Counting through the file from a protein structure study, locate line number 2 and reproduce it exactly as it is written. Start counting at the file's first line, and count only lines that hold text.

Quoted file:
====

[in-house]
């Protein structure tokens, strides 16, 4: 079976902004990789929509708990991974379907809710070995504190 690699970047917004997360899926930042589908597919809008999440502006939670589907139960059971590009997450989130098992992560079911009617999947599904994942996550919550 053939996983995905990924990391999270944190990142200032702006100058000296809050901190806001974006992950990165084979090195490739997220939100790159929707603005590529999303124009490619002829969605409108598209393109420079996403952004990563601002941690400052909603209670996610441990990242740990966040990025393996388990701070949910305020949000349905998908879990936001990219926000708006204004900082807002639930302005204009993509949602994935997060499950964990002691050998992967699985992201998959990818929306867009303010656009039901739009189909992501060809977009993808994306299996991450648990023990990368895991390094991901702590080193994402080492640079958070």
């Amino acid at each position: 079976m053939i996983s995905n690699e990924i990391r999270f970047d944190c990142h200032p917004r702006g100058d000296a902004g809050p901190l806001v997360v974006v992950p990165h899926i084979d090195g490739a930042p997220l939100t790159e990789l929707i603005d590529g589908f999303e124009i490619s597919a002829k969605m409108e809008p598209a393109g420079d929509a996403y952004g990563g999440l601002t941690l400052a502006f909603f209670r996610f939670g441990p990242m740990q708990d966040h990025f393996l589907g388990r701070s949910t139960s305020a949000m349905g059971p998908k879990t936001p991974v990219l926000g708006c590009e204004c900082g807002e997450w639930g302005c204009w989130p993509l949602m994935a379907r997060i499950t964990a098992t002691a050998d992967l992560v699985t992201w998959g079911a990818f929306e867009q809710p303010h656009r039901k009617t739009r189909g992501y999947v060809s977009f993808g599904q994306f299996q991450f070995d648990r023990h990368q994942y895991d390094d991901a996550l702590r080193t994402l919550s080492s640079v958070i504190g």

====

């Protein structure tokens, strides 16, 4: 079976902004990789929509708990991974379907809710070995504190 690699970047917004997360899926930042589908597919809008999440502006939670589907139960059971590009997450989130098992992560079911009617999947599904994942996550919550 053939996983995905990924990391999270944190990142200032702006100058000296809050901190806001974006992950990165084979090195490739997220939100790159929707603005590529999303124009490619002829969605409108598209393109420079996403952004990563601002941690400052909603209670996610441990990242740990966040990025393996388990701070949910305020949000349905998908879990936001990219926000708006204004900082807002639930302005204009993509949602994935997060499950964990002691050998992967699985992201998959990818929306867009303010656009039901739009189909992501060809977009993808994306299996991450648990023990990368895991390094991901702590080193994402080492640079958070």